I find it frustrating to read articles on climate change which insist that the only way forward is to invest massively in new energy technologies. After all, it’s not as if there are serious, expert voices opposing such a move. There is a growing consensus that we must look beyond fossil fuels, make full use of the creativity and ingenuity of scientists and engineers, and have them come up with solutions to the coming energy crisis, whether that be due to restrictions in carbon emissions, peak oil, other resource scarcity or whatever.
This week’s edition of Nature contains two opinion pieces that address the issue of climate change and future energy technologies. In one of these, Isabel Galiana and Christopher Green argue that rather than “horse-trading over emissions targets”, governments should instead make much greater commitments to technology research and development, and finance this with a slowly rising carbon tax. This is a jolly good idea, but the justification given is specious.
In another article, Gert Jan Kramer and Martin Haigh argue that proposals to power the world with green technologies within a decade are unrealistic because of limits to the rate at which low-carbon technologies can be deployed. Having reported over recent years on a number of emerging energy technologies, it’s clear to me that many of the most promising will take at least 10 years before they move from research labs to the industrial prototyping stage. Other technologies may mature faster; we should invest heavily in them, and also in more blue-sky ventures.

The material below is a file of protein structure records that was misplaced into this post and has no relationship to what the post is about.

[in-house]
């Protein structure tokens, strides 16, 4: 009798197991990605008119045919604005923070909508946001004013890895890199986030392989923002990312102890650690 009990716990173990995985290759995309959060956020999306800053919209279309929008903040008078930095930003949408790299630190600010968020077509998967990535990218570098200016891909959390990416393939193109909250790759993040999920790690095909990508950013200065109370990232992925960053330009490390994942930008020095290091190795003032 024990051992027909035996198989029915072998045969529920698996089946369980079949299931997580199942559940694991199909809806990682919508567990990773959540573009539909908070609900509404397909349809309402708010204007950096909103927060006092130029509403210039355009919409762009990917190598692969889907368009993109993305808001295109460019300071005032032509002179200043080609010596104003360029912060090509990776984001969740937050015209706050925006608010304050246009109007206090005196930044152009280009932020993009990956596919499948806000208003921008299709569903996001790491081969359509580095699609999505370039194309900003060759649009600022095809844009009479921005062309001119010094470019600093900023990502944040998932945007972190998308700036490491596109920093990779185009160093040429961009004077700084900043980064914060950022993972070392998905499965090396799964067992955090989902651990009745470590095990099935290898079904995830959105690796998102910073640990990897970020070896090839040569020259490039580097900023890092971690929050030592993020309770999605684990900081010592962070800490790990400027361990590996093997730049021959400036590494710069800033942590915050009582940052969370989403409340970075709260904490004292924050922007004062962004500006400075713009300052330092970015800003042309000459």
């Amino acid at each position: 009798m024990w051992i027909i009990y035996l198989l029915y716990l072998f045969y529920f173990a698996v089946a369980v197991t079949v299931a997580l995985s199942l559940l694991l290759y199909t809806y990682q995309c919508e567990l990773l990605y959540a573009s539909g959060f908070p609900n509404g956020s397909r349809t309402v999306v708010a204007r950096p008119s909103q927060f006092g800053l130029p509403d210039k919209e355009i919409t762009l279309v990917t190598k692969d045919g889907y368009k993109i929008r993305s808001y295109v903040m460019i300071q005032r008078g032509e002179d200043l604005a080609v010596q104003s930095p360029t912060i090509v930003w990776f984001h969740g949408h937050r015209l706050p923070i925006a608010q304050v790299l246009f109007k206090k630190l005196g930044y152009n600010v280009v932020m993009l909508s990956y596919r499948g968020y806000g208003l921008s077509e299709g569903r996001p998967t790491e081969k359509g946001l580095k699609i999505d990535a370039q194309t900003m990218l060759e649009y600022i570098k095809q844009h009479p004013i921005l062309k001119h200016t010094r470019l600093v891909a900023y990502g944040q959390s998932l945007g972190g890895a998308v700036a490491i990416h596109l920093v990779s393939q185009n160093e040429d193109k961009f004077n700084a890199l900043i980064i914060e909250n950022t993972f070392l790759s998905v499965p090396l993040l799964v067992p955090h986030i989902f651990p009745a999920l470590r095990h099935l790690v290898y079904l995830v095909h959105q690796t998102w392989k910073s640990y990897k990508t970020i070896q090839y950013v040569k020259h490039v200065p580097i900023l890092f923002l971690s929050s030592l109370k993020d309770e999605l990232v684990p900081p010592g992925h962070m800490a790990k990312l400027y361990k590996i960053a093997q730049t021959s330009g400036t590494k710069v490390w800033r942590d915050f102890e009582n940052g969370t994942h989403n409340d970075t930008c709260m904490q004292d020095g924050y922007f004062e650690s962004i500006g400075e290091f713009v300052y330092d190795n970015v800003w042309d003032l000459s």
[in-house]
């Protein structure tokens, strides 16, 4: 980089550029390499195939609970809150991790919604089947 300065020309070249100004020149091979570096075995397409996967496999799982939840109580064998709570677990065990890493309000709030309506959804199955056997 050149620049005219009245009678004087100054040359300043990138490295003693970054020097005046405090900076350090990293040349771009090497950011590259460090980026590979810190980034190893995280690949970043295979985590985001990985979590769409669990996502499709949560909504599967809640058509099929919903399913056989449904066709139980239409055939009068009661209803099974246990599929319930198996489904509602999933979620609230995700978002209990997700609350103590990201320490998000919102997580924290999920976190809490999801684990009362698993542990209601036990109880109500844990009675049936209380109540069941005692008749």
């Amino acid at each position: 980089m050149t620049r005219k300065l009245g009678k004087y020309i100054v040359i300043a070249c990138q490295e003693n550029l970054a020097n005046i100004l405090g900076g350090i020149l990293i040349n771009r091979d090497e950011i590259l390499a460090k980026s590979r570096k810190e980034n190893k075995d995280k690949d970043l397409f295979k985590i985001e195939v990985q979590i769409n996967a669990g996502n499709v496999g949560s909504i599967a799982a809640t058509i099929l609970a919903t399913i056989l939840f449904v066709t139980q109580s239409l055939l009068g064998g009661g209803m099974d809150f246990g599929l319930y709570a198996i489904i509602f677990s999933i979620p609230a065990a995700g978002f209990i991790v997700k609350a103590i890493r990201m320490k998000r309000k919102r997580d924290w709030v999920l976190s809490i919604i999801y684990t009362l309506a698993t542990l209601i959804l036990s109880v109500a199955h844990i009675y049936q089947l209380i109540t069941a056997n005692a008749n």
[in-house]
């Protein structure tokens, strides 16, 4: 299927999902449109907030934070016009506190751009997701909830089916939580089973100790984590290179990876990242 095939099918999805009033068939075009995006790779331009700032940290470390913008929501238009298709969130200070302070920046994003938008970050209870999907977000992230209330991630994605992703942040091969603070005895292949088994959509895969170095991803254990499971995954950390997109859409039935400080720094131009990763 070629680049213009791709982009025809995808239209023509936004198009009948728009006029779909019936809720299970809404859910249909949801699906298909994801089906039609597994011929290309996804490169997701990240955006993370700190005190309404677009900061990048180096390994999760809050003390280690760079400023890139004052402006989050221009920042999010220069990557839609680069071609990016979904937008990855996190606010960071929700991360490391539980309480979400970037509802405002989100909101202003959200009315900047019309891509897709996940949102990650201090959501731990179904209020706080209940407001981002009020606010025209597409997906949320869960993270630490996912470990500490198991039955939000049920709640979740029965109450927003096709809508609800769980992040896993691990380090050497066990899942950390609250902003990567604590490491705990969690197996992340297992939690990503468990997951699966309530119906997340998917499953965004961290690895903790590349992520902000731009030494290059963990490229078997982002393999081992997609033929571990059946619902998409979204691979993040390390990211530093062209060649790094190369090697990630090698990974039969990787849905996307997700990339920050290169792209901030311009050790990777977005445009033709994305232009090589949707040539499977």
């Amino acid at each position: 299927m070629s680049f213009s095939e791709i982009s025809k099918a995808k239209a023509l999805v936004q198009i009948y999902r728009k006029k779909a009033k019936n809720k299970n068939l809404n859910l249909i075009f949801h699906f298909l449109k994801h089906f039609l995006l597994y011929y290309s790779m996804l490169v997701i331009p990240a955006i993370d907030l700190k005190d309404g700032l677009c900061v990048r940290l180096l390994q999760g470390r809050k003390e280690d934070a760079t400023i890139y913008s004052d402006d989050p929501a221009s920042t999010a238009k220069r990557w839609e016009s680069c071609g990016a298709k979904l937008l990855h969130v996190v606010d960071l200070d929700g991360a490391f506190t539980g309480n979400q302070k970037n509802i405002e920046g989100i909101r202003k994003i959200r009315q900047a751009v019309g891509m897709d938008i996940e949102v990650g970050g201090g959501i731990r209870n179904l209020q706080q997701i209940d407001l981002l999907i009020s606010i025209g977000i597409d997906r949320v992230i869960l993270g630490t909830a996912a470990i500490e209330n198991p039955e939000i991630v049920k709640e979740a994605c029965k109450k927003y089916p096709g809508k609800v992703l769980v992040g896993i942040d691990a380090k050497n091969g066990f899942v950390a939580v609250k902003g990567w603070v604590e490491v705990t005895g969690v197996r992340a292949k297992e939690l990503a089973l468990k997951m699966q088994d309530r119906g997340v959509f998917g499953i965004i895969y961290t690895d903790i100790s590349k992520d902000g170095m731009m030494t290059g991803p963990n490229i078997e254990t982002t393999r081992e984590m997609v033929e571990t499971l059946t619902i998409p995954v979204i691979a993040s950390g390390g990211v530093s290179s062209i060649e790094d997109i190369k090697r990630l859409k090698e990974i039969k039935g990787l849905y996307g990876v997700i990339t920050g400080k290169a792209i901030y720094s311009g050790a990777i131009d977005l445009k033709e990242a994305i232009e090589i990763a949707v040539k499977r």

One of the problems identified by Kramer and Haigh is the current lack of policies to accelerate technology development. That needs to be addressed before we can begin talking seriously about the large-scale deployment of post-fossil fuel energy technologies.
If you’re interested in technology and policy specifics, take a look at the news report by Phil McKenna in the 21 November issue of New Scientist. There you will find details of the US Department of Energy’s Advanced Research Projects Agency-Energy (ARPA-E), which has this year committed US$151 to aid the commercial development of some 37 projects, many of which are risky, and expected to fail. Europe is also actively supporting the development of green energy technologies, though I’m not sure how its efforts compare with those across The Pond.
When it comes to reductions in greenhouse gas emissions and the adoption of low-carbon technologies, it’s not an either-or choice we have to make.
Isabel Galiana & Christopher Green, “Let the global technology race begin”, Nature 462, 570 (2009)
Gert Jan Kramer & Martin Haigh, “No quick switch to low-carbon energy”, Nature 462, 568 (2009)
Phil McKenna, “US bets £150m on high-risk renewable energy”, New Scientist, 21 November 2009